The diagnosis of Pelvic Congestion Syndrome is best confirmed using pelvic venography performed in the hospital. A pelvic ultrasound or other imaging study is performed prior to the venogram to rule out any anatomical abnormalities. A venogram is performed on an outpatient basis, and takes about two and a half hours from the time the procedure is started to the time you will leave the hospital. The procedure consists of inserting a thin plastic, flexible catheter about the size of a strand of spaghetti into the jugular vein in the neck. Dye is then injected into the veins of the pelvis and x-rays are taken. With the injection of dye, the interventionalist can visualize the abnormal reflux in pelvic varicosities. PCS is treated by placing tiny coils into the faulty veins to seal them off and relieve the aching pressure. The catheter is then removed and a small dressing is applied. After treatment, patients can often return to normal activity immediately.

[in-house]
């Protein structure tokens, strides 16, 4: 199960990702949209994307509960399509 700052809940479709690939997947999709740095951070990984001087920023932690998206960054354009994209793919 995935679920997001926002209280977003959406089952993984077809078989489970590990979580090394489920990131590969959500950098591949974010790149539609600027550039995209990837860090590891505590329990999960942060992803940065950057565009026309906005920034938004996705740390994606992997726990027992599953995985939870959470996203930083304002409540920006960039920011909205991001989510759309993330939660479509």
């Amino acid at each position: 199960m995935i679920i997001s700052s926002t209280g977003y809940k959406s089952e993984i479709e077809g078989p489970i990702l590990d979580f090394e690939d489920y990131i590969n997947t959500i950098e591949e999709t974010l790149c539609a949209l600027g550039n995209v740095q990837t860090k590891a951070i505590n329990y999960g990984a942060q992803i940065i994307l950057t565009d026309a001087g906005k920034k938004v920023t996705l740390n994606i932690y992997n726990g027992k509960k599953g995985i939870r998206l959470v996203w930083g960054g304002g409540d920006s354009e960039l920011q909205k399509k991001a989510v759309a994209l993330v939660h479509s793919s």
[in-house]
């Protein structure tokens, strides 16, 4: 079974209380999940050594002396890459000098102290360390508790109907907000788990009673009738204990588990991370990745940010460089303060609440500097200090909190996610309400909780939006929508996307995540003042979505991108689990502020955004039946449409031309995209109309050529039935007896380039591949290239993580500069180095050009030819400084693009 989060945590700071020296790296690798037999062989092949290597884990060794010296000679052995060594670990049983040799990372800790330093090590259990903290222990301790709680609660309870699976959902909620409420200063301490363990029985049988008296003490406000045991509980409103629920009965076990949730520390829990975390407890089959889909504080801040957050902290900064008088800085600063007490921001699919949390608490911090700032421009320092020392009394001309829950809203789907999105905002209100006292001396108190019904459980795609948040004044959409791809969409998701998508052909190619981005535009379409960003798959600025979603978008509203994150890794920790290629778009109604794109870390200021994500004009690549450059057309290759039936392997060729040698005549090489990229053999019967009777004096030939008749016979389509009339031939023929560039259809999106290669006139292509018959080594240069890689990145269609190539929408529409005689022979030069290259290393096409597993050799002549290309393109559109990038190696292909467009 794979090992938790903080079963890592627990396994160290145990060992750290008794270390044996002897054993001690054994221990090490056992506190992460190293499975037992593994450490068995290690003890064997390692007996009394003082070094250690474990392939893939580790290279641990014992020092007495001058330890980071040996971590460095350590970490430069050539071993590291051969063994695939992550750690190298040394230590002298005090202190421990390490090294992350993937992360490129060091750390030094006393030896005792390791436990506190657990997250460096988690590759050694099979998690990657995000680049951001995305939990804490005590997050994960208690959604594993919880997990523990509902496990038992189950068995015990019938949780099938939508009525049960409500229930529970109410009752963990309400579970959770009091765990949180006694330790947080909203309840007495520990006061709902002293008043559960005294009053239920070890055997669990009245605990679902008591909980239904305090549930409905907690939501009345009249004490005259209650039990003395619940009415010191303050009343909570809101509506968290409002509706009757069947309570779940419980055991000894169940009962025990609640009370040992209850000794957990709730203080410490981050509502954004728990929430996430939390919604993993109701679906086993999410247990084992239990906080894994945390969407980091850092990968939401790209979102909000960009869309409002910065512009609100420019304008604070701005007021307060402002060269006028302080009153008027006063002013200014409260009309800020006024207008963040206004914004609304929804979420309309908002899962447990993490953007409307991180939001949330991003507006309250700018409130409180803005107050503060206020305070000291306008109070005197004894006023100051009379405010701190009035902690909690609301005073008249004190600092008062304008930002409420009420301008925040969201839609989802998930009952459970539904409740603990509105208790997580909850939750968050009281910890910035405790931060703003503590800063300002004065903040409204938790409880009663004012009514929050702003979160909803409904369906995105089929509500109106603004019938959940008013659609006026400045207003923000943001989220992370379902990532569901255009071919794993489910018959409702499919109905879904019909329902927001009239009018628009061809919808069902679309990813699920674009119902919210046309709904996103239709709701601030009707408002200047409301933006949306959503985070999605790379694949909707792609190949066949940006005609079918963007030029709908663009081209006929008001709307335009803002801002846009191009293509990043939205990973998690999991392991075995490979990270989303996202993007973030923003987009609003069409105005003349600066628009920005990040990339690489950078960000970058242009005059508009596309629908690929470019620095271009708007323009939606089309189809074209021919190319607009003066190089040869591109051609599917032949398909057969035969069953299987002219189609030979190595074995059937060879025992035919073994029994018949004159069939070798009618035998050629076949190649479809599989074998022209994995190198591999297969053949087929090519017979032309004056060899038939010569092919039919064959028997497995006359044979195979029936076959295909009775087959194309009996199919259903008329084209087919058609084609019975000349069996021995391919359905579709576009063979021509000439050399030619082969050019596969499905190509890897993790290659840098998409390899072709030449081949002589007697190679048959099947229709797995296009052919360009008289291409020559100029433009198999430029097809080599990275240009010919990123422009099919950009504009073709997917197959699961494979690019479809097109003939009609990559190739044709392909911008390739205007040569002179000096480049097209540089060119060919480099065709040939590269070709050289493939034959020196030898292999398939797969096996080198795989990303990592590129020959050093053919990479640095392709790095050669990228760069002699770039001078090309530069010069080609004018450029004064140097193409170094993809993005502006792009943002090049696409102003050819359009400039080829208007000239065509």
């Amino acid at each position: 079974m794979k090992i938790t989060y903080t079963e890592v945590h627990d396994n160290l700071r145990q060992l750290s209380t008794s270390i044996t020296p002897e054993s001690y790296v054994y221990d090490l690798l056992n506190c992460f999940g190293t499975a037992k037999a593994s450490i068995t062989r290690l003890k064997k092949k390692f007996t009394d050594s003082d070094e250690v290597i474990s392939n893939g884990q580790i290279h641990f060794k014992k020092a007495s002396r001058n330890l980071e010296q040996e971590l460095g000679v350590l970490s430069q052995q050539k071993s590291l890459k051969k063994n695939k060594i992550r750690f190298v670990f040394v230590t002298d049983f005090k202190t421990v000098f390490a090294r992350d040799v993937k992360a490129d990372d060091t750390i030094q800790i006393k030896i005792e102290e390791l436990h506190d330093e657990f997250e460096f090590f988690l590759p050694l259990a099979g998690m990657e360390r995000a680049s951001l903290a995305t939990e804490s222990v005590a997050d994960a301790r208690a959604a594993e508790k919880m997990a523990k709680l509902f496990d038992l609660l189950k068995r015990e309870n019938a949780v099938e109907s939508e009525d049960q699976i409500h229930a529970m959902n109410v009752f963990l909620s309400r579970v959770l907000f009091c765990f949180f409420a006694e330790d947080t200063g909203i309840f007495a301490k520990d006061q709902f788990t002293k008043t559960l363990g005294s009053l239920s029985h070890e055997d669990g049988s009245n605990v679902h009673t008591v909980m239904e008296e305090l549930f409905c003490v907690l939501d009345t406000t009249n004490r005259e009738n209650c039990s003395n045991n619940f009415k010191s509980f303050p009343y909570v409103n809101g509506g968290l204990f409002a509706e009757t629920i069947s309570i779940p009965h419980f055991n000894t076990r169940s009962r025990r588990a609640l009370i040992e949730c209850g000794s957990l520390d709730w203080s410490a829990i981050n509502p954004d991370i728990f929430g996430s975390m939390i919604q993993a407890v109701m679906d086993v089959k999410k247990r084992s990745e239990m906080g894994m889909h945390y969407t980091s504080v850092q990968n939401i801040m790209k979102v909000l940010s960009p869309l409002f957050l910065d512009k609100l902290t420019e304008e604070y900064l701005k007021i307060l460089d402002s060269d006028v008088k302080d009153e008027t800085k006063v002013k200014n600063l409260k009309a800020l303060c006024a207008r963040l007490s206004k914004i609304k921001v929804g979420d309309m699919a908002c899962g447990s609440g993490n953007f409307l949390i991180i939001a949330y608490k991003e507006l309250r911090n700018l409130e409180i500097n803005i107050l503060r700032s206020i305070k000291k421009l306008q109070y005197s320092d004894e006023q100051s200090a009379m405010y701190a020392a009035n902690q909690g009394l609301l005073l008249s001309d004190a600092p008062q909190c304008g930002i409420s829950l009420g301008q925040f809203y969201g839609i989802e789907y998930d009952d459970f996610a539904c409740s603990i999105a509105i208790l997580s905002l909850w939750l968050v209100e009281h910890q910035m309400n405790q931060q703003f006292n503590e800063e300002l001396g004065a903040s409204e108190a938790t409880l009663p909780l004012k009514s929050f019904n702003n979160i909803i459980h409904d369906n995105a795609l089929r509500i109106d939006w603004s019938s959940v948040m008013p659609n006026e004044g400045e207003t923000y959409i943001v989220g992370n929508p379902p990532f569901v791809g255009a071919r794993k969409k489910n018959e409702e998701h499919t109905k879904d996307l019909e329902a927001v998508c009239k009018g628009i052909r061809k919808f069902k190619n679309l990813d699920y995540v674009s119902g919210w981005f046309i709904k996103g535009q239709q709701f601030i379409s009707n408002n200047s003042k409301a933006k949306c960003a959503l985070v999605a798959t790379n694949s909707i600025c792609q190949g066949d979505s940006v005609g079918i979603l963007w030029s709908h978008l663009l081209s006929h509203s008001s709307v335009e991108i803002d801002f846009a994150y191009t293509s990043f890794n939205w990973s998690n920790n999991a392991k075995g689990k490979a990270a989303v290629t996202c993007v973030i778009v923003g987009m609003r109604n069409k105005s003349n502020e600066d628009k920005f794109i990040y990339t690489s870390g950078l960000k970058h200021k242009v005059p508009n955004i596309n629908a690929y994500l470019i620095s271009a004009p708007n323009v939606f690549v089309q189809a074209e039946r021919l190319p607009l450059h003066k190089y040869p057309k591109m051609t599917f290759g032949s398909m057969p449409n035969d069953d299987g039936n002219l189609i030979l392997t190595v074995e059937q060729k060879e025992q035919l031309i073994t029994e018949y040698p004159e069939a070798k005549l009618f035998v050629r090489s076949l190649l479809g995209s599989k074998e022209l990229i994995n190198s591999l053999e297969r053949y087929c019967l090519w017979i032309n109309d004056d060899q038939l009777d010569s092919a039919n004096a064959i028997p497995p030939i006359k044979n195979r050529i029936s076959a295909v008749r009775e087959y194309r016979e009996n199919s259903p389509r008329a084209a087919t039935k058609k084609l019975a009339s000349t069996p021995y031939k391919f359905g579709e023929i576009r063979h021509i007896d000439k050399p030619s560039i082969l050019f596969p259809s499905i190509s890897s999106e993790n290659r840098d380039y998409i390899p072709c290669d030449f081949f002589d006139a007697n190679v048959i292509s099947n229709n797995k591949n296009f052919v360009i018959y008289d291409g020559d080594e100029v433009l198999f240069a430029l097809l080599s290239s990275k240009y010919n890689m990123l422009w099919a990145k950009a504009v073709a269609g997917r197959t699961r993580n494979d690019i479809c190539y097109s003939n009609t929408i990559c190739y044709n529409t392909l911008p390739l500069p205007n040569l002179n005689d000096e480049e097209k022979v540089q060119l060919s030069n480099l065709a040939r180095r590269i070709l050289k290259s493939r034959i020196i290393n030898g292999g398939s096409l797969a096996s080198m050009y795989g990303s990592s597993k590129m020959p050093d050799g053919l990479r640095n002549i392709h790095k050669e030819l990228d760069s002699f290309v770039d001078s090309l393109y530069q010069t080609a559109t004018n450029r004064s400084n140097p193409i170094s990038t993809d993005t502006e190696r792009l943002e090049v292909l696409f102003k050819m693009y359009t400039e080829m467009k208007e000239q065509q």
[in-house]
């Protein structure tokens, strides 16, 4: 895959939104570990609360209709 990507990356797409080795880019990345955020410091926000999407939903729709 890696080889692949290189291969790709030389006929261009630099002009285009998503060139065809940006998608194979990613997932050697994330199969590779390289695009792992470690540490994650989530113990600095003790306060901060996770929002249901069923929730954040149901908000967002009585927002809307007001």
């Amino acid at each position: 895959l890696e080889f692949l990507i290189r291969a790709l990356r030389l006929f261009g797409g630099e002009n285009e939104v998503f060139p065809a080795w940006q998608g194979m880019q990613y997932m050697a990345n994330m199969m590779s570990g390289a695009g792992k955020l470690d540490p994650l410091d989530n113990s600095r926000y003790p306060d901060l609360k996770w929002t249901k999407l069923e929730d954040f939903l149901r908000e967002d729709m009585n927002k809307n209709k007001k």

Embolization is much less invasive than surgery. It also offers a proven, safe and minimally invasive treatment option to the traditional surgery such as hysterectomy. Although pelvic venogram is a viable treatment, other options do exist for treatment of pelvic congestion syndrome. Birth control pills or hormones may be used to stop menstrual cycles which may be beneficial in decreasing symptoms. Analgesics may be used to decrease pain. Surgical treatment is also available which includes a hysterectomy and tying off or removing the varicose veins.
Pelvic venogram offers a less expensive and less invasive effective treatment for pelvic congestion syndrome when compared to surgical treatment. Approximately 75 percent of women experience an improvement in their symptoms after the procedure. Although women’s symptoms usually improve, additional treatments may be necessary because veins in the groin or legs are still dilated and bulging.